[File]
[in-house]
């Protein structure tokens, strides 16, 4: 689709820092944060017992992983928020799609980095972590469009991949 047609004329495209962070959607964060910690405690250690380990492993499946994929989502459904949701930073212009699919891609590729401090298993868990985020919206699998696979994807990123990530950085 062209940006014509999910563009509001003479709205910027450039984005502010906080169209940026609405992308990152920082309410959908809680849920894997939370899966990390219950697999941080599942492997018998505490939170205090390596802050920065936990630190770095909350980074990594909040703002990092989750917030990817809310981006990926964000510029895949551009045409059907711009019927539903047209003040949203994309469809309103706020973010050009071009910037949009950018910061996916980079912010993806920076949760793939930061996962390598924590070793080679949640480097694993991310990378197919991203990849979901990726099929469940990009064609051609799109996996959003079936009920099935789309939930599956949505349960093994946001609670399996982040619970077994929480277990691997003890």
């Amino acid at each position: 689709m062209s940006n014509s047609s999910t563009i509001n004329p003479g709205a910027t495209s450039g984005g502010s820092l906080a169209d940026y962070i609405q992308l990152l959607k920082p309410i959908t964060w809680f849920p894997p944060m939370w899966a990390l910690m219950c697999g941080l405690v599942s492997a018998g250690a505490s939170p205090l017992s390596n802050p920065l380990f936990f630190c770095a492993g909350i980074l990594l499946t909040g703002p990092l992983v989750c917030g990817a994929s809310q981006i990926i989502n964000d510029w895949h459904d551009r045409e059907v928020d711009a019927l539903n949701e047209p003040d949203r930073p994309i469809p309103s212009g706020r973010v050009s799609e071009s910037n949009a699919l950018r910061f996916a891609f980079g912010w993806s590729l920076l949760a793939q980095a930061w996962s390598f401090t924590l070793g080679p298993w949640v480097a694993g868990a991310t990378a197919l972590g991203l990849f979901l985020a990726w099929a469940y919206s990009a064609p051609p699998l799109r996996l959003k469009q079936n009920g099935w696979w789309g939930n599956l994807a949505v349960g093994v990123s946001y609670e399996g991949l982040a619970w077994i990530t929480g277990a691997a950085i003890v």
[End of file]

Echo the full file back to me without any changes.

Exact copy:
[in-house]
């Protein structure tokens, strides 16, 4: 689709820092944060017992992983928020799609980095972590469009991949 047609004329495209962070959607964060910690405690250690380990492993499946994929989502459904949701930073212009699919891609590729401090298993868990985020919206699998696979994807990123990530950085 062209940006014509999910563009509001003479709205910027450039984005502010906080169209940026609405992308990152920082309410959908809680849920894997939370899966990390219950697999941080599942492997018998505490939170205090390596802050920065936990630190770095909350980074990594909040703002990092989750917030990817809310981006990926964000510029895949551009045409059907711009019927539903047209003040949203994309469809309103706020973010050009071009910037949009950018910061996916980079912010993806920076949760793939930061996962390598924590070793080679949640480097694993991310990378197919991203990849979901990726099929469940990009064609051609799109996996959003079936009920099935789309939930599956949505349960093994946001609670399996982040619970077994929480277990691997003890």
């Amino acid at each position: 689709m062209s940006n014509s047609s999910t563009i509001n004329p003479g709205a910027t495209s450039g984005g502010s820092l906080a169209d940026y962070i609405q992308l990152l959607k920082p309410i959908t964060w809680f849920p894997p944060m939370w899966a990390l910690m219950c697999g941080l405690v599942s492997a018998g250690a505490s939170p205090l017992s390596n802050p920065l380990f936990f630190c770095a492993g909350i980074l990594l499946t909040g703002p990092l992983v989750c917030g990817a994929s809310q981006i990926i989502n964000d510029w895949h459904d551009r045409e059907v928020d711009a019927l539903n949701e047209p003040d949203r930073p994309i469809p309103s212009g706020r973010v050009s799609e071009s910037n949009a699919l950018r910061f996916a891609f980079g912010w993806s590729l920076l949760a793939q980095a930061w996962s390598f401090t924590l070793g080679p298993w949640v480097a694993g868990a991310t990378a197919l972590g991203l990849f979901l985020a990726w099929a469940y919206s990009a064609p051609p699998l799109r996996l959003k469009q079936n009920g099935w696979w789309g939930n599956l994807a949505v349960g093994v990123s946001y609670e399996g991949l982040a619970w077994i990530t929480g277990a691997a950085i003890v």